We are excited for the release of our latest Summer 2023 Hanabi Lager that features a rare heirloom barley called ‘Purple Egyptian’. It was originally discovered growing along the headwaters of the Nile River in the Fertile Crescent, and is named for the distinct purple-black color of its corns.

We source it from one of our close growing partners, Palouse Heritage, the only producer in the US cultivating this historical variety. They were early collaborators with well-known folks in the culinary world like Glenn Roberts at Anson Mills, Dan Barber at Blue Hill Farm, and others working to revive and become reacquainted with heritage grain varieties.

These older varieties have much that they can offer the modern world ranging from better nutrition, richer and more complex flavors, cultural connections to human food history and agriculture, and are often more compatible with environmentally sustainable farming practices.

Back to the Future with Heritage Grains

As we head steadily into the future, we believe in looking to the wisdom of the past. Doing so causes us to challenge assumptions that are taken for granted in the modern world of agriculture. There are numerous benefits to human health, society, and the environment that we think can be realized from a careful study of pre-industrial fruits, vegetables, and grains. It doesn’t hurt that beer can be a part of this study!

Grain is integral to humanity’s history with agriculture. Thousands of years ago, in the Fertile Crescent where farming all began, people learned to domesticate wild plants by saving their seeds to intentionally replant, and over time, to select the seeds from the plants that they thought were the ‘best’. This process of saving seed from the best performers is a natural way to adapt wild plants to the needs of human nutrition and food supply.

Among semi-wild cereal grains like Emmer and Einkorn, barley such as the Purple Egyptian was among the staple food crops for the folks who built the civilizations of the Middle East. It didn’t take long for people to figure out that besides eating the grains as breads and porridges, they could also be brewed into transcendent and intoxicating fermented tea that we know as beer.

Purple Egyptian Beer – as a Helles Style Lager

Now, why do we think Purple Egyptian is interesting specifically? Our partners at Palouse Heritage were initially interested in it some thirty years ago because it has an unusually high concentration of two beneficial compounds: anthocyanin, an antioxidant that gives the grain its deep purple color, and beta glucans, which are “heart-healthy” compounds. When they started baking and brewing with it, they realized it makes incredibly delicious and beautiful beers and breads. For us, that’s a great starting point.

When we secured a sample from them several years ago, we made a barley tea with it to evaluate its flavors and aromas, like we do with all new grains that we consider bringing into the Hanabi Lager program. It was so incredibly fragrant, and had a dried stone fruit aspect that was very unusual for a grain to present. We started brewing pilot batches of beer with it, and honed an approach that we think does justice to the innate character of the Purple Egyptian variety.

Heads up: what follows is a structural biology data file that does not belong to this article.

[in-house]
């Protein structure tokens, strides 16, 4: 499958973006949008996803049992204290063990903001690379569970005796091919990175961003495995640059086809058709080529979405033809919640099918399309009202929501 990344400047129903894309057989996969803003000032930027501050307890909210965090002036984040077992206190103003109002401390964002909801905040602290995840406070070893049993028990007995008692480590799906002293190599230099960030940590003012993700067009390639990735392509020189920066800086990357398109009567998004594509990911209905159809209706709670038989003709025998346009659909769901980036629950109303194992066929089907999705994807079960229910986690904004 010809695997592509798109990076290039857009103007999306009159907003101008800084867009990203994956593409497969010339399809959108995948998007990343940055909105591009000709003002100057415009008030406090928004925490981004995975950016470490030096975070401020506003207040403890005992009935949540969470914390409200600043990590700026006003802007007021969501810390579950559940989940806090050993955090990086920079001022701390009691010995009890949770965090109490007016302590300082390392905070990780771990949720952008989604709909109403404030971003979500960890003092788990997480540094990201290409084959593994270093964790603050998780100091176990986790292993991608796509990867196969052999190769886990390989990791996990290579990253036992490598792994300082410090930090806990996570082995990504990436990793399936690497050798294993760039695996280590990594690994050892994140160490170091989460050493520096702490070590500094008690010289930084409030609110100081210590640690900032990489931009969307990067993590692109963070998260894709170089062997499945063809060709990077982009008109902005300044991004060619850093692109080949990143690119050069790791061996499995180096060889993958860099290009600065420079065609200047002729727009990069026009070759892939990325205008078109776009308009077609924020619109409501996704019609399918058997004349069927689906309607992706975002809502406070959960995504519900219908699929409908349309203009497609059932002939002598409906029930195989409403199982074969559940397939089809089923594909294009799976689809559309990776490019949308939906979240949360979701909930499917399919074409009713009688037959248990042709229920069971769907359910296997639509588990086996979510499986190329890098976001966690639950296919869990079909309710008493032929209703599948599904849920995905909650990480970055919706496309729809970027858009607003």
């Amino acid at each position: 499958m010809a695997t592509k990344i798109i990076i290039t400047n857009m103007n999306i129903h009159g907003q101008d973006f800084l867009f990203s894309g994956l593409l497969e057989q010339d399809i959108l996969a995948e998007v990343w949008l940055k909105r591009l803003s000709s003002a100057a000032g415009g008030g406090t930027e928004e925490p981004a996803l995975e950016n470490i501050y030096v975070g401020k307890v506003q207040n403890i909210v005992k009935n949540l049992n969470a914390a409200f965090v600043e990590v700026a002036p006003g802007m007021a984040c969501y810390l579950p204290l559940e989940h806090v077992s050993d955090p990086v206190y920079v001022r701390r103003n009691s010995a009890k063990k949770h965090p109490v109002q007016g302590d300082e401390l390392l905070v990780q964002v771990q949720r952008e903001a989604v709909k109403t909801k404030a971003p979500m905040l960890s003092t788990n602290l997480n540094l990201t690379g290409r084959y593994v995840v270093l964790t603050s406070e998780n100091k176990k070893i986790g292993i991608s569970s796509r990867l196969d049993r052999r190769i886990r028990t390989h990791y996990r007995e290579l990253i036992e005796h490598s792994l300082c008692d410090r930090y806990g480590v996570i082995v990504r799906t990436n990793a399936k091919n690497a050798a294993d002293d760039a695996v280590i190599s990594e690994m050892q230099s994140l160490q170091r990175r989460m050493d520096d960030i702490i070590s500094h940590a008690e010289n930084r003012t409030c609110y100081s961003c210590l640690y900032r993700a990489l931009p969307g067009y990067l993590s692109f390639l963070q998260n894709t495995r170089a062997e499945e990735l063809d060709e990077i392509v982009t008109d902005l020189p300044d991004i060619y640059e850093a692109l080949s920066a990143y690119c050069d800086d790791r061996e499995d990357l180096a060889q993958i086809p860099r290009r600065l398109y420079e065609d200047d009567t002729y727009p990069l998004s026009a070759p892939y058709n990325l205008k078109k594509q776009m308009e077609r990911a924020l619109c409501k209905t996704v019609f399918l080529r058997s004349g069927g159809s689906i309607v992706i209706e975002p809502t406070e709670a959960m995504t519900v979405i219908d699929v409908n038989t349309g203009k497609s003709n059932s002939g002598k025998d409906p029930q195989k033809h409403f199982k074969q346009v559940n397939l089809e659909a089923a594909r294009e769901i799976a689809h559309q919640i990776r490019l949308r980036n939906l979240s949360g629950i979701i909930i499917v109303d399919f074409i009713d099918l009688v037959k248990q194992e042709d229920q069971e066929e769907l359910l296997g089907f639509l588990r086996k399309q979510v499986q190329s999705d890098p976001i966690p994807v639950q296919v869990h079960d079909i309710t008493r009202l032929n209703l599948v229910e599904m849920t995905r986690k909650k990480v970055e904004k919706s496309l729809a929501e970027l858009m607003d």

Our brewing approach was essentially shepherd gently, and mostly get out of the way. To us, that meant brewing a Helles Style Lager, which is among the most transparent styles of beer in the world, and offers an immediate likeability to just about anybody, beer lover or not. We felt that this would allow the flavors of the grains to come to the forefront. We chose to ferment ‘low and slow’ and offer sufficient maturation time for all the elements of the beer to come into harmony. While an elegant beer with infinite drinkability, it’s rather complex, and a little bit wild around the edges.

We feel as though the beer presents a cheerful demeanor with bright dried stone fruit aromas, nice textural roundness in the middle, that is balanced with a spicy dried peppermint note, and a long, refreshing flinty-mineral finish.

This beer is simple proof that grain variety matters. While it doesn’t taste totally foreign, this beer is like no Helles Lager that you’ve probably ever had before. In fact, we believe that this is the first lager beer ever produced from the ancient Purple Egyptian barley, as a fun piece of trivia for the day.

Our mission with Hanabi is to readdress beer’s primary ingredient, grain, by finding the rock-star varieties, growers, and terroirs, and putting them center stage. Our Hanabi grain-forward style is a direct expression of this effort, and the Purple Egyptian Helles is the star of Summer 2023. We hope you enjoy it as much as we do.